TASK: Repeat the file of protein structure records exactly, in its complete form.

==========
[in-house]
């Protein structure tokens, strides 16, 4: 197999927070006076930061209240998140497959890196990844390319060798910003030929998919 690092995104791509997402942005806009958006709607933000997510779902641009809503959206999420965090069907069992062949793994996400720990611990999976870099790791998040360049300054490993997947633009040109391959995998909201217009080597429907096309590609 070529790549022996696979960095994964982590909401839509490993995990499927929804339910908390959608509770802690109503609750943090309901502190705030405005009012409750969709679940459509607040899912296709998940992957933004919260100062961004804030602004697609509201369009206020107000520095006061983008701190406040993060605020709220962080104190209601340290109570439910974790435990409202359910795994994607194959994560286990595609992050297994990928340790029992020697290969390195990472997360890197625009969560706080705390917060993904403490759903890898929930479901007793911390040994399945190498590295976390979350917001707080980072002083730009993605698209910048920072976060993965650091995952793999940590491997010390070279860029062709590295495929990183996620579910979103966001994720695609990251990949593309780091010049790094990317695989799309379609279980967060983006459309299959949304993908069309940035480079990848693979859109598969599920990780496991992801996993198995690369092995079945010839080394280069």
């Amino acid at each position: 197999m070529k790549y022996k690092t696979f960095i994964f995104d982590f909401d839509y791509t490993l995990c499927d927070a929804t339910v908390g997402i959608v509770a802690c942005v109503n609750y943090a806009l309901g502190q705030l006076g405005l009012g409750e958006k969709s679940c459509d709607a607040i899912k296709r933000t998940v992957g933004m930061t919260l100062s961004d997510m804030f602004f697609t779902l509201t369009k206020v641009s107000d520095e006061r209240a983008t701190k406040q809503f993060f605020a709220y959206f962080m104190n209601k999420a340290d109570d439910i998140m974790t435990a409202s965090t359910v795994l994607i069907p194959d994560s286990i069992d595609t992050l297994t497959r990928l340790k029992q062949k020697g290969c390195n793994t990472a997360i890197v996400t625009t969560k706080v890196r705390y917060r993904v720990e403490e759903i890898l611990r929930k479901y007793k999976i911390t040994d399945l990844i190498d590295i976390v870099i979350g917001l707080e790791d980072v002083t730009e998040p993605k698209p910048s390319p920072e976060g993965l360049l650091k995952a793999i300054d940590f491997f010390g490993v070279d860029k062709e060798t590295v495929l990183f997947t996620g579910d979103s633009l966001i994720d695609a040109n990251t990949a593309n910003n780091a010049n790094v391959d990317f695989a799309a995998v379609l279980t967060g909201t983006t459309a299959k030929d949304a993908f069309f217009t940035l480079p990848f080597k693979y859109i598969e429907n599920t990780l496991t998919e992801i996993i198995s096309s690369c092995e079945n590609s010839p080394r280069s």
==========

[in-house]
């Protein structure tokens, strides 16, 4: 197999927070006076930061209240998140497959890196990844390319060798910003030929998919 690092995104791509997402942005806009958006709607933000997510779902641009809503959206999420965090069907069992062949793994996400720990611990999976870099790791998040360049300054490993997947633009040109391959995998909201217009080597429907096309590609 070529790549022996696979960095994964982590909401839509490993995990499927929804339910908390959608509770802690109503609750943090309901502190705030405005009012409750969709679940459509607040899912296709998940992957933004919260100062961004804030602004697609509201369009206020107000520095006061983008701190406040993060605020709220962080104190209601340290109570439910974790435990409202359910795994994607194959994560286990595609992050297994990928340790029992020697290969390195990472997360890197625009969560706080705390917060993904403490759903890898929930479901007793911390040994399945190498590295976390979350917001707080980072002083730009993605698209910048920072976060993965650091995952793999940590491997010390070279860029062709590295495929990183996620579910979103966001994720695609990251990949593309780091010049790094990317695989799309379609279980967060983006459309299959949304993908069309940035480079990848693979859109598969599920990780496991992801996993198995690369092995079945010839080394280069």
């Amino acid at each position: 197999m070529k790549y022996k690092t696979f960095i994964f995104d982590f909401d839509y791509t490993l995990c499927d927070a929804t339910v908390g997402i959608v509770a802690c942005v109503n609750y943090a806009l309901g502190q705030l006076g405005l009012g409750e958006k969709s679940c459509d709607a607040i899912k296709r933000t998940v992957g933004m930061t919260l100062s961004d997510m804030f602004f697609t779902l509201t369009k206020v641009s107000d520095e006061r209240a983008t701190k406040q809503f993060f605020a709220y959206f962080m104190n209601k999420a340290d109570d439910i998140m974790t435990a409202s965090t359910v795994l994607i069907p194959d994560s286990i069992d595609t992050l297994t497959r990928l340790k029992q062949k020697g290969c390195n793994t990472a997360i890197v996400t625009t969560k706080v890196r705390y917060r993904v720990e403490e759903i890898l611990r929930k479901y007793k999976i911390t040994d399945l990844i190498d590295i976390v870099i979350g917001l707080e790791d980072v002083t730009e998040p993605k698209p910048s390319p920072e976060g993965l360049l650091k995952a793999i300054d940590f491997f010390g490993v070279d860029k062709e060798t590295v495929l990183f997947t996620g579910d979103s633009l966001i994720d695609a040109n990251t990949a593309n910003n780091a010049n790094v391959d990317f695989a799309a995998v379609l279980t967060g909201t983006t459309a299959k030929d949304a993908f069309f217009t940035l480079p990848f080597k693979y859109i598969e429907n599920t990780l496991t998919e992801i996993i198995s096309s690369c092995e079945n590609s010839p080394r280069s």